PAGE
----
There was also on a rocky hill another church in the same valley, built in the name of the blessed patriarch Phocas. Inside the church a small stream of water flowed under the bema and, mixed with the water, was a curative oil. We have heard from ancient traditions that some of the relics of the blessed patriarch Phocas had been brought and deposited there, and thus the place was called Phocas. Astonishing marvels occurred there, for all sorts of incurable and untreatable human ailments—syphilis, leprosy, and wounds which had putrified over a long time, were cured if the sufferers went there in faith and washed in the water and anointed themselves with the oil. If it was a fatal [illness], then the sufferer would die at once. For this reason, the place was greatly renowned throughout the land.

Though I had searched for this church before, I had only a vague idea of where to look for it. A chance meeting with a stranger showed the way!

Saint Pokas was the Bishop of Sinop on the Black Sea coast. He was charitable to the poor, and miraculously cured the blind. Becoming a bishop, he was persecuted for his Christianity and was ordered to be killed by the local king, King Trayanos. Saint Pokas invited some of the king’s soldiers to his house for dinner, even though these soldiers had orders to kill him on sight. Then Pokas revealed that he was the person the soldiers were ordered to kill. The soldiers pleaded with Pokas to renounce Christianity, but Pokas could not. He was martyred in 117 AD. Somehow his relics ended up in Armenia.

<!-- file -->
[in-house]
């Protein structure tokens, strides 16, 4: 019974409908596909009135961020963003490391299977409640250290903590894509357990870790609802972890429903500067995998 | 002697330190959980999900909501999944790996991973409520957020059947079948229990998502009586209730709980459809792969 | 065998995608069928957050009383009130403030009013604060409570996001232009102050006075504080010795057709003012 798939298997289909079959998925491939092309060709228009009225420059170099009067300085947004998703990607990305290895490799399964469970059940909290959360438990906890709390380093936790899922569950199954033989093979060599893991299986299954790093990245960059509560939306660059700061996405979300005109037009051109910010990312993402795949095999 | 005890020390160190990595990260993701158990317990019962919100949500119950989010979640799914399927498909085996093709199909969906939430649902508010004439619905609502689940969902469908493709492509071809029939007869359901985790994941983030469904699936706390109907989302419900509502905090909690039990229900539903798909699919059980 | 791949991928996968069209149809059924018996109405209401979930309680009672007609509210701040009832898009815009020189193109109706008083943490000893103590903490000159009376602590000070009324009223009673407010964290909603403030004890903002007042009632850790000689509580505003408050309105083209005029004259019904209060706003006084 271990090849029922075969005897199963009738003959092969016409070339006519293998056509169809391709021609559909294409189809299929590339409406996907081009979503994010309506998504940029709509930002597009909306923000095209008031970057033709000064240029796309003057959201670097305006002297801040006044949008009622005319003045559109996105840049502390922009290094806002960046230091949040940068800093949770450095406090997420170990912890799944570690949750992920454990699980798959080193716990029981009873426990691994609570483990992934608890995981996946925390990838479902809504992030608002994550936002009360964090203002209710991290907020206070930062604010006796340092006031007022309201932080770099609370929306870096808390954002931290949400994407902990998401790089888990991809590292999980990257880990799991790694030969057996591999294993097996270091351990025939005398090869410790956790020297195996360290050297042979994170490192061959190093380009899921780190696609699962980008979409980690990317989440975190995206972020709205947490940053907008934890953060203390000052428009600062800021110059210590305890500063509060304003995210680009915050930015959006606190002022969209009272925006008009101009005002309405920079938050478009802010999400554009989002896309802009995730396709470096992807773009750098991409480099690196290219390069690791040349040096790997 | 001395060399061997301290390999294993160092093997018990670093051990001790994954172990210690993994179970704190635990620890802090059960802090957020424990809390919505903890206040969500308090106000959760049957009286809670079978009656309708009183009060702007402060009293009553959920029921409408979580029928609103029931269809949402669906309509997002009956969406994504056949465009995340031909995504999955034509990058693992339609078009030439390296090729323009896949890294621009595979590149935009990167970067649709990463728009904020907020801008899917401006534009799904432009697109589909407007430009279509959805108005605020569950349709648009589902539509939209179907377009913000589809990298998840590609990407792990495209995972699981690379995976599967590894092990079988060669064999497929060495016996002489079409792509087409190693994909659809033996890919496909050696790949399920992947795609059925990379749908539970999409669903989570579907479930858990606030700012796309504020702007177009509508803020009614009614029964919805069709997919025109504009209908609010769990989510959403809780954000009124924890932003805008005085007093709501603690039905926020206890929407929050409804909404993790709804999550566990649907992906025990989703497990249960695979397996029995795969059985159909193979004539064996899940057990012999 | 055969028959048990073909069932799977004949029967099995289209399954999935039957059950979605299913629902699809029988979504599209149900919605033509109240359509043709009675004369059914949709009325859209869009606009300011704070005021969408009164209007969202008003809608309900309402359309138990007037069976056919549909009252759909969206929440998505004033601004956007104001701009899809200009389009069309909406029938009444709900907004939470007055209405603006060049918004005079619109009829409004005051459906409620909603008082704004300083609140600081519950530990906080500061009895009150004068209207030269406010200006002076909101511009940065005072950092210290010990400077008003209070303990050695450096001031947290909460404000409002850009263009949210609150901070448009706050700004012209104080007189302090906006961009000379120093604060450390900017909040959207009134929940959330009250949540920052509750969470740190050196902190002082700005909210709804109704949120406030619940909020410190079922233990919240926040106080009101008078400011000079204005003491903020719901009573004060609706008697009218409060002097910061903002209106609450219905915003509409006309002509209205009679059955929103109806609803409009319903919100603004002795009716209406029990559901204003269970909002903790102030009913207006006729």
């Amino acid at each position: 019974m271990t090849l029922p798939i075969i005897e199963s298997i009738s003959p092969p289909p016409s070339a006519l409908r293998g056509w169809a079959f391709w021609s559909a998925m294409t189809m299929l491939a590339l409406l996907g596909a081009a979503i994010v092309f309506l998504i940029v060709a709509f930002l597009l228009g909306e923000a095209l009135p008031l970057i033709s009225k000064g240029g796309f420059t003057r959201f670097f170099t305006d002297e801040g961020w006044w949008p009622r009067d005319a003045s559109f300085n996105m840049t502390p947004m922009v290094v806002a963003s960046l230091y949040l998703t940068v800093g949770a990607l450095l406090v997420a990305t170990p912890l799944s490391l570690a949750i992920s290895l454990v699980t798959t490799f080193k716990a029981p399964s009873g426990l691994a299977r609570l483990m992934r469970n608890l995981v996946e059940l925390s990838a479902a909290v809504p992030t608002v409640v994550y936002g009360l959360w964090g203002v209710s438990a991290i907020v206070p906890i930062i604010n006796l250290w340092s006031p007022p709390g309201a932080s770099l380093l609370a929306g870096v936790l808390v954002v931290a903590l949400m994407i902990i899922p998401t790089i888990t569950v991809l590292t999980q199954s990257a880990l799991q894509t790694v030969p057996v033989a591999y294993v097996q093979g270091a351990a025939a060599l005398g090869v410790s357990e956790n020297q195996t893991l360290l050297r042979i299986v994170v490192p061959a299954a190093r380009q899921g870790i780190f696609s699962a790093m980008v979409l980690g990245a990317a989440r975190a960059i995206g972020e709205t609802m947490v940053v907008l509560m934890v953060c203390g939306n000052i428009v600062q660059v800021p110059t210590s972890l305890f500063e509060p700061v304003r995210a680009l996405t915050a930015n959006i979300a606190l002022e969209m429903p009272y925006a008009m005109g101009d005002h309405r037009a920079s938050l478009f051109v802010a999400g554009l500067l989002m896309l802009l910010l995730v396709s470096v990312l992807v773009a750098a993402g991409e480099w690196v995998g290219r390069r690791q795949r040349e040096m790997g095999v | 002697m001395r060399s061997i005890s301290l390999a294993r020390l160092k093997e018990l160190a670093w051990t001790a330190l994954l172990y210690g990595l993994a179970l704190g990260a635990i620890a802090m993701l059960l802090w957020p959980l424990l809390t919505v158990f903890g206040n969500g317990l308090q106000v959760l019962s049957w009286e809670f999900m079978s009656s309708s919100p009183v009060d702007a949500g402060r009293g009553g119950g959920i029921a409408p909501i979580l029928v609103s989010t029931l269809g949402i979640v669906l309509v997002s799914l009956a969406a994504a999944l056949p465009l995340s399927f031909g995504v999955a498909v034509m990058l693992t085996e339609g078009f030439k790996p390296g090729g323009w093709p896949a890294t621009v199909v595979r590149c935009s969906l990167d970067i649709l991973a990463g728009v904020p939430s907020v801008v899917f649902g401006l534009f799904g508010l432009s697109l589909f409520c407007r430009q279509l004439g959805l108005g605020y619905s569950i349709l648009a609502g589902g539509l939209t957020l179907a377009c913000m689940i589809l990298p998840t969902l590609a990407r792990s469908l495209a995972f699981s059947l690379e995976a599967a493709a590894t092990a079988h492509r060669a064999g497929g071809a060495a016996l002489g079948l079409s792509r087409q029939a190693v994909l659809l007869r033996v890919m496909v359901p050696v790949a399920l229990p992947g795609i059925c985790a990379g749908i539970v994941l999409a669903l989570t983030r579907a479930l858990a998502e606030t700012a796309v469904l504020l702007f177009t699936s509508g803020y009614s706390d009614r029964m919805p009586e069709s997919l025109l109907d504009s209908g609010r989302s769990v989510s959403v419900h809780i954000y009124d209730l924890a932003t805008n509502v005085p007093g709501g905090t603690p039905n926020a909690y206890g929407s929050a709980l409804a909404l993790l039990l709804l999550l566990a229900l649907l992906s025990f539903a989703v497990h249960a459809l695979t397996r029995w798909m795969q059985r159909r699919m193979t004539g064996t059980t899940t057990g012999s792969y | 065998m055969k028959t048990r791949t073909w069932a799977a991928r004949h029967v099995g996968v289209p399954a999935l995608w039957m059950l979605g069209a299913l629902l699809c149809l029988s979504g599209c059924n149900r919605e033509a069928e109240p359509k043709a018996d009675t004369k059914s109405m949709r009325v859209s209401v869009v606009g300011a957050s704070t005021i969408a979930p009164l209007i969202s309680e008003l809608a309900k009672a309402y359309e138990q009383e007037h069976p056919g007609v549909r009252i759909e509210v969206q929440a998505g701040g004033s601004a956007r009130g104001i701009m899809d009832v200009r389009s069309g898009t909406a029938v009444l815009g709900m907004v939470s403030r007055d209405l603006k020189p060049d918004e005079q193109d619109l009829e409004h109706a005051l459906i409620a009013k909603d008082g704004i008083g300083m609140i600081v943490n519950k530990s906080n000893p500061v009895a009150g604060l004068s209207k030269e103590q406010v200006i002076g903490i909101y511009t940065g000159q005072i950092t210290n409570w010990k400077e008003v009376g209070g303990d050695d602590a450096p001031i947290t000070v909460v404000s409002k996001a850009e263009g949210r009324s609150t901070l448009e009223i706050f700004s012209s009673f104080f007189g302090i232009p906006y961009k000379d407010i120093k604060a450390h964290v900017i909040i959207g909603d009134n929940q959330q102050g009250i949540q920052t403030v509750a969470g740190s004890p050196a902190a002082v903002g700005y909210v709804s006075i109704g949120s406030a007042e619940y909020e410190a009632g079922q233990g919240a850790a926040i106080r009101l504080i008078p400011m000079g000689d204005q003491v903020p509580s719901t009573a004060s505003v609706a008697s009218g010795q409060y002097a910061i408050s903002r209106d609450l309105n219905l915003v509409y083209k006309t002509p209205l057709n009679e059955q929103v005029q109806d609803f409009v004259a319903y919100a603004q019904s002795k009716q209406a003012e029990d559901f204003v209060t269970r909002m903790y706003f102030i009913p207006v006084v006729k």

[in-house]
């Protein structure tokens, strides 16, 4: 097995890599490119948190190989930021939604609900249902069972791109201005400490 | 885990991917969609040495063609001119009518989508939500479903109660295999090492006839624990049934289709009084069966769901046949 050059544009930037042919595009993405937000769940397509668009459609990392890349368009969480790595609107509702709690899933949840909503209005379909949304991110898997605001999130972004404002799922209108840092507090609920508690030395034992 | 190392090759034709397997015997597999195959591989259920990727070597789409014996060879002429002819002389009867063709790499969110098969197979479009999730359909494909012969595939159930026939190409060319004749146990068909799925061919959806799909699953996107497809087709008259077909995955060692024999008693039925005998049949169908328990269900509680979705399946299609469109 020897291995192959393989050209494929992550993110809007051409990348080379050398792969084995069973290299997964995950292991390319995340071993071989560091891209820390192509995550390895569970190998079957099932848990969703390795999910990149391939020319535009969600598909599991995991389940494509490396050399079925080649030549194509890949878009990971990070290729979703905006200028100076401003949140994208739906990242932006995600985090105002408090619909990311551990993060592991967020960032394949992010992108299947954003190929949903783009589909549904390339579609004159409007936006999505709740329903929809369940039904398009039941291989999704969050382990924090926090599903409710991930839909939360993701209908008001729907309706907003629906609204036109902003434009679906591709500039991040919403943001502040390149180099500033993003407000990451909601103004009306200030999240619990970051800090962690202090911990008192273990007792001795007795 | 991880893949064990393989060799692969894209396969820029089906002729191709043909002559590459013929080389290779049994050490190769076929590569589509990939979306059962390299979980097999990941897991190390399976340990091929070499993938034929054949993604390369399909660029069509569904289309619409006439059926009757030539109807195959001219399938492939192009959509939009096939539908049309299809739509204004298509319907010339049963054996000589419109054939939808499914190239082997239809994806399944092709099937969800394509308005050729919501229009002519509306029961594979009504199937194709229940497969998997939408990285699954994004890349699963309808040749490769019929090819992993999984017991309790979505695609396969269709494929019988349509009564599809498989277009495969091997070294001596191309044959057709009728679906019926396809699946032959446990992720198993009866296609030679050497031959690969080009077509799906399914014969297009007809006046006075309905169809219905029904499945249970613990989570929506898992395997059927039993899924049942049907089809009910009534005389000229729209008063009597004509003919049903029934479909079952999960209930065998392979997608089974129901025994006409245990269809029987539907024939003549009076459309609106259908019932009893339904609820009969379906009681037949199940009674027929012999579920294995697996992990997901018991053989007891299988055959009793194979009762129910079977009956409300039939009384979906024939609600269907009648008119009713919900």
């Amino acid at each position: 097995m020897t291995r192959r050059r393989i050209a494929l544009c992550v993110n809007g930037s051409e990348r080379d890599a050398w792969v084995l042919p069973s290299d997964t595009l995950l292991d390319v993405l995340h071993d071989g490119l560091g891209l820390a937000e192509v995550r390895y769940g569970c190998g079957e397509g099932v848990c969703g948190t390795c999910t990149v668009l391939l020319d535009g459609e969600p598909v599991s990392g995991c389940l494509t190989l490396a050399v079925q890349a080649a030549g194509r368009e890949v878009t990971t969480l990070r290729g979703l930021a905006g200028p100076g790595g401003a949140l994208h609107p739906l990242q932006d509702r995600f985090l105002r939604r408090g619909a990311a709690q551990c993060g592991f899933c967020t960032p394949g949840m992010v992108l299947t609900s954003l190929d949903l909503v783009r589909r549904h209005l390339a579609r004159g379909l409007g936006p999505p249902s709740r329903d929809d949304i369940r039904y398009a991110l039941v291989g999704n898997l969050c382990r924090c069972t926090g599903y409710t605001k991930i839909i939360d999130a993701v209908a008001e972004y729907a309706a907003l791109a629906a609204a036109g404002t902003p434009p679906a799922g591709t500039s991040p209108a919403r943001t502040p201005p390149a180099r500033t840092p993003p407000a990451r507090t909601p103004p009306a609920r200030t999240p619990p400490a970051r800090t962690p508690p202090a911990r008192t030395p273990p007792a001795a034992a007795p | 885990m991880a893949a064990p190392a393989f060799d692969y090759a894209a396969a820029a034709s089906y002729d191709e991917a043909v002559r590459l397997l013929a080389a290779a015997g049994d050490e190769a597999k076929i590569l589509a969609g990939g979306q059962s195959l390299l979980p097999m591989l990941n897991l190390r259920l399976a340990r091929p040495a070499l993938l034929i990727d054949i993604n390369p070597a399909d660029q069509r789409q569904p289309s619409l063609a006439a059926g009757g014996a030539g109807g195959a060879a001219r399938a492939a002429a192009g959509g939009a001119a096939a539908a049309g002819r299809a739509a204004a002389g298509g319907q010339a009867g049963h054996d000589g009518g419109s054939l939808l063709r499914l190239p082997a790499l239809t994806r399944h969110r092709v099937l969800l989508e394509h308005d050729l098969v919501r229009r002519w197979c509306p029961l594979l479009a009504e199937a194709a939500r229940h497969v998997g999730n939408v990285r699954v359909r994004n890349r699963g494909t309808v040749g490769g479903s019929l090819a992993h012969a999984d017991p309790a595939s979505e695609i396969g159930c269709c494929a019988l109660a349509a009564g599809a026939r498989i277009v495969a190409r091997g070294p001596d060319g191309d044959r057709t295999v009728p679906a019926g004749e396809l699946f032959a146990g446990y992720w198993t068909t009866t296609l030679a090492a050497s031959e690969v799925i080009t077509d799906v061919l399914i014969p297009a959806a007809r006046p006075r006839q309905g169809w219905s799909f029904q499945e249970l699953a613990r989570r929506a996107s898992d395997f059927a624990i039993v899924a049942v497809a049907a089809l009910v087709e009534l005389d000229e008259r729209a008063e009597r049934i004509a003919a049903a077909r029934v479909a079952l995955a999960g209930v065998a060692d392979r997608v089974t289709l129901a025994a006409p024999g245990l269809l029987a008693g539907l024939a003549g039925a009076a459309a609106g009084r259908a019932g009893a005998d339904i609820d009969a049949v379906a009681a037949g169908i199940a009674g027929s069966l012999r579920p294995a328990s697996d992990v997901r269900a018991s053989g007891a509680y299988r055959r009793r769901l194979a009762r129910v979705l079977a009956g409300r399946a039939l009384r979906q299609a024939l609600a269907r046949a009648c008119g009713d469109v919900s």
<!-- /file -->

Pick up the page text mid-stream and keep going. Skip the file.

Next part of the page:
Hovsep Daghdigian

Hovsep Daghdigian

Joseph “Hovsep” Daghdigian is originally from Lowell, MA. His grandparents were from Kharpet in Western Armenia. He is active in the Merrimack Valley community and a former chairman of the AYF CE. Dagdigian is a retired electrical and software engineer with a MS in computer engineering. Dagdigian spends three to five months per year in Armenia and Artsakh exploring sites with his friend Vova Tshagharyan. His adventures are described in his “Unseen Armenia” series of articles. He, with Anahid Yeremian, co-founded the Support Committee for Armenia’s Cosmic Ray Division (SCACRD) in 2000 to support the scientists and students at the Cosmic Ray Division of the Yerevan Physics Institute (now the A. Alikhanyan National Laboratory). He lives in Harvard, MA with his wife Lisa.
Hovsep Daghdigian

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  1. “Somehow his relics ended up in Armenia.”

    Sounds like a mystery worthy of investigation. Perhaps Pokas was born near Norovank or had relatives there.

    Google maps shows the distance from Sinop to Norovank (Monastery) at 1337 km.

  2. The chapel is not that unknown. It is described, with details on how to locate it, in the very useful “Rediscovering Armenia guide” by Brady Keisling and Raffi Kojian, 2nd edition, published in 2005. Its appearance is similar to that of a typical “Tukh Manuk” shrine, which are often located in pre-Christian sacred sites that have been later appropriated by Christianity. Probably the story of the relics creating the healing waters is such an appropriation.